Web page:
The Giants slugger didn't discuss a report in the San Francisco
Chronicle that federal investigators were told the slugger was
given steroids and human growth hormone.
"There is no need to address anything other than baseball. It's
what I do, play baseball," Bonds said Thursday.
Asked if his preparation for the season was on course, despite
the distractions, Bonds added: "So far, it's been great. So far,
it's been working out real good."
Bonds didn't seem irritated by all the attention as he was
surrounded in a small locker room by a crowd of reporters. Asked if
too much was being made of the outside issues, he said: "You guys
have to do your job. It's all right."
On a rainy 46-degree day, Bonds was cheered when his name was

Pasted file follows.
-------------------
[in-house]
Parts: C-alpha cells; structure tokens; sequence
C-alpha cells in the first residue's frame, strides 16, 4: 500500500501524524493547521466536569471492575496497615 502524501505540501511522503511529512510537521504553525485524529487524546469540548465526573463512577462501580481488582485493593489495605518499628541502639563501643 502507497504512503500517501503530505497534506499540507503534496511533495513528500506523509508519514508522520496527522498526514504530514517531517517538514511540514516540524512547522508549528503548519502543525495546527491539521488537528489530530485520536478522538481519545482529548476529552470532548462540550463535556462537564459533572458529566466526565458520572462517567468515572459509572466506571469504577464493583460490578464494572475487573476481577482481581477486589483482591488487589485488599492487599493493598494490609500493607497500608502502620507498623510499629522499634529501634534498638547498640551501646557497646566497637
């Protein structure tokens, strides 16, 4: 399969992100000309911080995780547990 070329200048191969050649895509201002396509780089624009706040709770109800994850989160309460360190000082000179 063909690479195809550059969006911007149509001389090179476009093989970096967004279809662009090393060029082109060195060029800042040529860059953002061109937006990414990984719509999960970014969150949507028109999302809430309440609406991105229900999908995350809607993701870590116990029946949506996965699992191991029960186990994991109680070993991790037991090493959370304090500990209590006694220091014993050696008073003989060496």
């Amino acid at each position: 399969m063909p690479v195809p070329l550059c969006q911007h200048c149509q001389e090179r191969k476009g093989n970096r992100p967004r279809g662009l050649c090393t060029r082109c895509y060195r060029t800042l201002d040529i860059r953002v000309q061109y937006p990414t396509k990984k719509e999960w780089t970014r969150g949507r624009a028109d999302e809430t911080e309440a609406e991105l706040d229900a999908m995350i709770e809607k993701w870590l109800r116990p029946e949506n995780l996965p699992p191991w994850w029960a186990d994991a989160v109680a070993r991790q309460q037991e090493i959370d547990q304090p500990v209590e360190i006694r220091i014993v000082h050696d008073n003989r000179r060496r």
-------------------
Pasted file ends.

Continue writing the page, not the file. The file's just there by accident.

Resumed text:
introduced in the lineup by the public address announcer. But he
drew boos when he came to the plate in the first before bouncing
out to the pitcher.
"I don't hear people that often, not really," Bonds said.
The raw weather limited Bonds to just one inning in the field.
"It's too risky out there right now," he said. "You got some
guys who can't really get motivated in something like this. But do
the best you can."
With the talk of steroids saturating baseball, Giants manager
Felipe Alou said he didn't know if his team was burdened by it all.
"I haven't see it yet and I won't know until the season
starts," Alou said.
"On our club the Giants, the players and the staff we are
really not the ones talking."
Dusty Baker, who managed Bonds in San Francisco before taking
the Cubs' job last season, said the six-time MVP is used to the
hoopla after his home run binge of three years ago.
"You don't do what he's done and been through what he's been
through without being tough," Baker said.
"Can't do it. You don't hit 73 home runs without being tough."